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Video – Post-introduction declarations for exempted introductions

An overview of post-introduction declarations for exempted introductions – and how to submit one in the AICIS Business Services portal.

Read our guidance about exempted (post-introduction) declarations

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Slide 1

Hello, this video provides an overview of post-introduction declarations for exempted introductions. We’ve prepared this video to help you meet your regulatory obligations under AICIS, the Australian Industrial Chemicals Introduction Scheme. 

Slide 2

So, what is a post-introduction declaration – or PID? 

This is a once-off declaration that you make at the end of the registration year for certain types of exempted introductions that you introduced during the year. 

You only need to submit a PID after the first time you introduce the chemical – that is, the first time you import or manufacture the chemical. After that, you no longer need to submit another PID for the same chemical introduction if it continues to meet the exempted category. 

If the circumstances of your chemical introduction changes and it no longer meets the exempted category, then you would need to follow the requirements of the new introduction category it falls under. 

Submitting a PID is a reporting requirement under section 96A of the Industrial Chemicals Act 2019 and section 36 of the Industrial Chemicals (General) Rules 2019

When you introduce a chemical in the exempted category, you must ensure that it meets all the requirements of this category. These requirements are set out in the Rules and the Industrial Chemicals Categorisation Guidelines. 

Slide 3

The first thing you need to do is work out if you’re required to submit a PID. Start this process by categorising your chemical introduction. 

If you’re new to introducing industrial chemicals in Australia and you don’t know a lot about categorisation, please have a look at the Basics of importing and manufacturing chemicals page in the Business – Getting Started section of our website. 

For more detailed instructions, please see the guide to categorising your chemical importation and manufacture in the Help and Guides section of our website.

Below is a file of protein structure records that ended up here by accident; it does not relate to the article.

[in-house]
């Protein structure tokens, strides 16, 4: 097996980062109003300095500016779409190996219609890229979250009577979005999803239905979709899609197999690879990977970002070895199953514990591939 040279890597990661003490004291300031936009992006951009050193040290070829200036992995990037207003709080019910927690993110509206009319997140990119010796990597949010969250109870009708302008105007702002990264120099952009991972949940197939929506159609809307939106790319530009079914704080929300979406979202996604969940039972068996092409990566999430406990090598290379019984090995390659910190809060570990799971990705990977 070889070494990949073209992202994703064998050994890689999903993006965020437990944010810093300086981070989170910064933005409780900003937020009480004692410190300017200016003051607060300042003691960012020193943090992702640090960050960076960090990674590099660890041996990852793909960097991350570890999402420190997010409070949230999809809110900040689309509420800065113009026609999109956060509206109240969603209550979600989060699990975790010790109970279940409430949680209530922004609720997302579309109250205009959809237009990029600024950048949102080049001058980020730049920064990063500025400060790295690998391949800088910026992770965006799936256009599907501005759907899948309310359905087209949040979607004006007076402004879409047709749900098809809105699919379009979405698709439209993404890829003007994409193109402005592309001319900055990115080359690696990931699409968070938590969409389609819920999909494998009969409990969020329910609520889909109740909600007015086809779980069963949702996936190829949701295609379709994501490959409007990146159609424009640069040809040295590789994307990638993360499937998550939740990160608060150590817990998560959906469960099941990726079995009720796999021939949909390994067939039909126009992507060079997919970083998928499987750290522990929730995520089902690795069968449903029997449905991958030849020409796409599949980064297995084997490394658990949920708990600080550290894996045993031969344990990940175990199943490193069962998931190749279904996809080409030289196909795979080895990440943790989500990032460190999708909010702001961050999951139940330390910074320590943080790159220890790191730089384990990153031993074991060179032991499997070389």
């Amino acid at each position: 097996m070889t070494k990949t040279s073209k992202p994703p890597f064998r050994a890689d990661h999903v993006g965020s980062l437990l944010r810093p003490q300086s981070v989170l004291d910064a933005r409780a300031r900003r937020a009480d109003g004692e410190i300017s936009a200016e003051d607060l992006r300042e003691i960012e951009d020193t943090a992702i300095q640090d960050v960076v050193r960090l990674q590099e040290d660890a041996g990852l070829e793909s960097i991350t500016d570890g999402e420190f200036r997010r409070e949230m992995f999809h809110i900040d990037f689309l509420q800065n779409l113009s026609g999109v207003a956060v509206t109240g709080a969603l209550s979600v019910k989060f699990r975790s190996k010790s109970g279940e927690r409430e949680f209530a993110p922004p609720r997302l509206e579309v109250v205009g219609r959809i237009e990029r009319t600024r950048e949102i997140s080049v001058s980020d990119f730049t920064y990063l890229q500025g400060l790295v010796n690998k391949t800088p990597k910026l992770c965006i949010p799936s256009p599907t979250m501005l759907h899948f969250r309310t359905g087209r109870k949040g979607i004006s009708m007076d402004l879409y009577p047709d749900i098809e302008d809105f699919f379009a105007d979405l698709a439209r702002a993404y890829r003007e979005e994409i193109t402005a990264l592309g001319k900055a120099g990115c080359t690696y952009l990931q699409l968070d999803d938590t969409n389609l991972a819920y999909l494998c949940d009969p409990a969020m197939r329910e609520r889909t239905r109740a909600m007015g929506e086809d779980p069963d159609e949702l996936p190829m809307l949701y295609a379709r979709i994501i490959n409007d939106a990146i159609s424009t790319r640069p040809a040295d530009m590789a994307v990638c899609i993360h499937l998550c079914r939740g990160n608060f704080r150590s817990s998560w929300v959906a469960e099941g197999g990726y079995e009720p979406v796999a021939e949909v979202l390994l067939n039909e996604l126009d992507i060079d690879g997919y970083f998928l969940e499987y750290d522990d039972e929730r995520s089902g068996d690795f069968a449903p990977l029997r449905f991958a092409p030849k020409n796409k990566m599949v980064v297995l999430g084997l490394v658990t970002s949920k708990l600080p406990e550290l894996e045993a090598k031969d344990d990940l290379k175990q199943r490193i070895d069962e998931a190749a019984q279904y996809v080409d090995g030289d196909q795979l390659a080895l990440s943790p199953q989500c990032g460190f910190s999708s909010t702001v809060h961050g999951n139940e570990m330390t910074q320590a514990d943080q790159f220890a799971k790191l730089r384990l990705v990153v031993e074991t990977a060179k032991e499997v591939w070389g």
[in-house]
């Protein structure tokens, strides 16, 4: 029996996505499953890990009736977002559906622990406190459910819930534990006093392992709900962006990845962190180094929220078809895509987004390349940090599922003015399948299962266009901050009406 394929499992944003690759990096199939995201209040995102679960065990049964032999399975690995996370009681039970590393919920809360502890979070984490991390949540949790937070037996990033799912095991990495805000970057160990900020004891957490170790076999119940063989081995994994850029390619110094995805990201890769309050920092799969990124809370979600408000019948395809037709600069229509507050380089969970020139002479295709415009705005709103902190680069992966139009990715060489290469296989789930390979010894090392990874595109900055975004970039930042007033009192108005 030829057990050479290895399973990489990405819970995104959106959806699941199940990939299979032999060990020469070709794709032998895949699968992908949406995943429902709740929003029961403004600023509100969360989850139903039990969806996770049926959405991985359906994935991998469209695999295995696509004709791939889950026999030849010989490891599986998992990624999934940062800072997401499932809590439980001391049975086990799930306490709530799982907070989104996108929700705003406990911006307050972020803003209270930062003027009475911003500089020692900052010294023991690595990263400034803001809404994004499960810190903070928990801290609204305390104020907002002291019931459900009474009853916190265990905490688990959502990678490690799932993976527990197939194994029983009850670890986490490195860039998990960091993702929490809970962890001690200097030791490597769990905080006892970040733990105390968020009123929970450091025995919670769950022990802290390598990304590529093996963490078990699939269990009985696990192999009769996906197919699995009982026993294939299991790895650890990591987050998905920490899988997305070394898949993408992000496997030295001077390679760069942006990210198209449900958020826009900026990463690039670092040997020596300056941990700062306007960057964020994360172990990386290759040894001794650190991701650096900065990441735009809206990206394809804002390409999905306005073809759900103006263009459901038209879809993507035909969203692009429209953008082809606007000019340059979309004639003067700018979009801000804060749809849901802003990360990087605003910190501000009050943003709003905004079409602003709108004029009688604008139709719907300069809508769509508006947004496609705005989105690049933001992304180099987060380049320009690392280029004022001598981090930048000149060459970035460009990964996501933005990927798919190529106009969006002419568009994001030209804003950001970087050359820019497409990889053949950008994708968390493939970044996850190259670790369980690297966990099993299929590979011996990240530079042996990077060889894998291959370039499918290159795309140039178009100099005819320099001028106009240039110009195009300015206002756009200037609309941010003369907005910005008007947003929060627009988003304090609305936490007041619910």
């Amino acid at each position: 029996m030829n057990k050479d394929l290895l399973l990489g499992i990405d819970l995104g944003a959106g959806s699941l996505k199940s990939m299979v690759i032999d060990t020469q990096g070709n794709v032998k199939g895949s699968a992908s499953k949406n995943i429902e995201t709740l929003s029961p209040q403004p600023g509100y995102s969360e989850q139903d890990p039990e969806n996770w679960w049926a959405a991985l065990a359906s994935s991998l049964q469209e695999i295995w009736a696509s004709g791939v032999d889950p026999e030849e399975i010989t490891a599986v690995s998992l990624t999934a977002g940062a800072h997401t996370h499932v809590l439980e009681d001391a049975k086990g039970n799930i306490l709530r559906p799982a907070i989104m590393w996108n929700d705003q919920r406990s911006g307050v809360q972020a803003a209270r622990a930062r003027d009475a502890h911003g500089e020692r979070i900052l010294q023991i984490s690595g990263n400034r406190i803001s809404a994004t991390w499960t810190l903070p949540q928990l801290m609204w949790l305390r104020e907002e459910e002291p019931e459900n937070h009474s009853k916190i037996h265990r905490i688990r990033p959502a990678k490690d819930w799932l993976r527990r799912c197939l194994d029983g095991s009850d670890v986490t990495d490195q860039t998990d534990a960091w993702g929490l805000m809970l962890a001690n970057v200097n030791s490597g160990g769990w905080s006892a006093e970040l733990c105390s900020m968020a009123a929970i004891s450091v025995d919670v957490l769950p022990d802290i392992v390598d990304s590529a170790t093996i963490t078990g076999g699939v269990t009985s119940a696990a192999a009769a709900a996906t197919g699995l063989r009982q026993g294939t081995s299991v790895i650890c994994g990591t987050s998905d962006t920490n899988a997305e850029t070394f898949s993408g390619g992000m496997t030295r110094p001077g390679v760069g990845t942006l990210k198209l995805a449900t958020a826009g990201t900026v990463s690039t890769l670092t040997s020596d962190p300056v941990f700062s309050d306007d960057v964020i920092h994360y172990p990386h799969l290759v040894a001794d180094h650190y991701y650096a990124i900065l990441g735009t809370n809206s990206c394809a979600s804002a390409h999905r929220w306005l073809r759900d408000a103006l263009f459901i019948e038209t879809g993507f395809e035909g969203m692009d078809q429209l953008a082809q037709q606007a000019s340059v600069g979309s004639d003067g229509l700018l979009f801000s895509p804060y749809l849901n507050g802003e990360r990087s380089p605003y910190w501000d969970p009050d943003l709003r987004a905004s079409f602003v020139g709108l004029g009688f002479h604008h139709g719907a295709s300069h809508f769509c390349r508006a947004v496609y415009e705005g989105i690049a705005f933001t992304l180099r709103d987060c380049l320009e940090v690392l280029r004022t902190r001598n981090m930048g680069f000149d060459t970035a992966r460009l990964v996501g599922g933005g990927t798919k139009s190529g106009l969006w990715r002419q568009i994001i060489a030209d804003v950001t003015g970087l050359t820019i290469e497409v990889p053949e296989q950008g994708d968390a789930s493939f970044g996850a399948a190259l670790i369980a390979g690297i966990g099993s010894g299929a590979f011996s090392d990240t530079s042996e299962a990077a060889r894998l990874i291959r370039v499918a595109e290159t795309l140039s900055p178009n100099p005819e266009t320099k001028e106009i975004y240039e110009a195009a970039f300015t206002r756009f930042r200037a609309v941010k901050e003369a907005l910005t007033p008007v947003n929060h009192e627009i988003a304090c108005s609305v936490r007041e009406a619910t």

Back to PIDs… If your introduction is authorised under the exempted category, take note of the type of exempted introduction that applies. 

There are 8 types of exempted introductions, but you only need to submit a PID for the following 3 types:

  • polymers of low concern
  • low-concern biological polymers
  • the highest indicative risk for your introduction is very low risk – for example, chemicals that you have categorised as very low risk for human health and the environment

Slide 4

Once you’ve worked out whether a post-introduction declaration is required, you can submit it on the AICIS Business Services online portal. We’ll provide more details on how to submit a PID later on in this video.

It’s important to note that only the registered importer or manufacturer who introduced the chemicals – or their agent or consultant – can submit the information.

Slide 5

Your PID is due by the 30th of November every year following the end of the previous registration period – which goes from the 1st of September to the 31st of August.

However … because our new scheme started on the 1st of July last year … your first PID will cover the period from that date to the 31st of August 2021. 

To make it easier to meet this deadline, you can create and save your draft PIDs during the year and then submit them at the end of the registration year. 

Doing it this way means you’ll have more time to obtain any chemical identity information you need from your suppliers.

Slide 6

When you go to create a draft or submit your PID, you’ll need the following information.

For polymers of low concern, you’ll need to know the total number of different polymers of low concern that you have introduced for the first time in a registration year.

For low-concern biological polymers, you’ll need to know the total number of different low concern biological polymers that you have introduced for the first time in a registration year.

Slide 7

And thirdly… for introductions where the highest indicative risk is very low risk, you’ll need to submit a separate post-introduction declaration for each chemical that you introduced for the first time under this exempted introduction type in a registration year. 

The information you’ll need for this type includes the name of the industrial chemical – for example, the marketing name, trade name or the name that you use to refer to the chemical. 

You’ll also need to know the chemical’s proper name – including the CAS name or IUPAC name – along with the CAS number (if one is assigned).

Plus, if you don’t know the chemical’s proper name and the total introduction volume is less than 10 kilograms, you’ll need to provide the name of the supplier who holds information about the chemical’s identity.